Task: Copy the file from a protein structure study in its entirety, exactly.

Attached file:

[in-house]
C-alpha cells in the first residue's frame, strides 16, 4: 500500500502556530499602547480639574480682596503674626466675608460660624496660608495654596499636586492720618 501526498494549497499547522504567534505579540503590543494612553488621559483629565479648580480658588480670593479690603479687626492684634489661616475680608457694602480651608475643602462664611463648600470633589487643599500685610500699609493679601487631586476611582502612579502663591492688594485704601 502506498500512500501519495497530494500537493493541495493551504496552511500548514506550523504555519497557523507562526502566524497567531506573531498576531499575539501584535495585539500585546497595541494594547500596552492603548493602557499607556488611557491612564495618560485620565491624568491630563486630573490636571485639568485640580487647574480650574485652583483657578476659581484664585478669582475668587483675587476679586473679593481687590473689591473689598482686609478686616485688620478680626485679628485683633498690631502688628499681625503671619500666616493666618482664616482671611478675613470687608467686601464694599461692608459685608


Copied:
[in-house]
C-alpha cells in the first residue's frame, strides 16, 4: 500500500502556530499602547480639574480682596503674626466675608460660624496660608495654596499636586492720618 501526498494549497499547522504567534505579540503590543494612553488621559483629565479648580480658588480670593479690603479687626492684634489661616475680608457694602480651608475643602462664611463648600470633589487643599500685610500699609493679601487631586476611582502612579502663591492688594485704601 502506498500512500501519495497530494500537493493541495493551504496552511500548514506550523504555519497557523507562526502566524497567531506573531498576531499575539501584535495585539500585546497595541494594547500596552492603548493602557499607556488611557491612564495618560485620565491624568491630563486630573490636571485639568485640580487647574480650574485652583483657578476659581484664585478669582475668587483675587476679586473679593481687590473689591473689598482686609478686616485688620478680626485679628485683633498690631502688628499681625503671619500666616493666618482664616482671611478675613470687608467686601464694599461692608459685608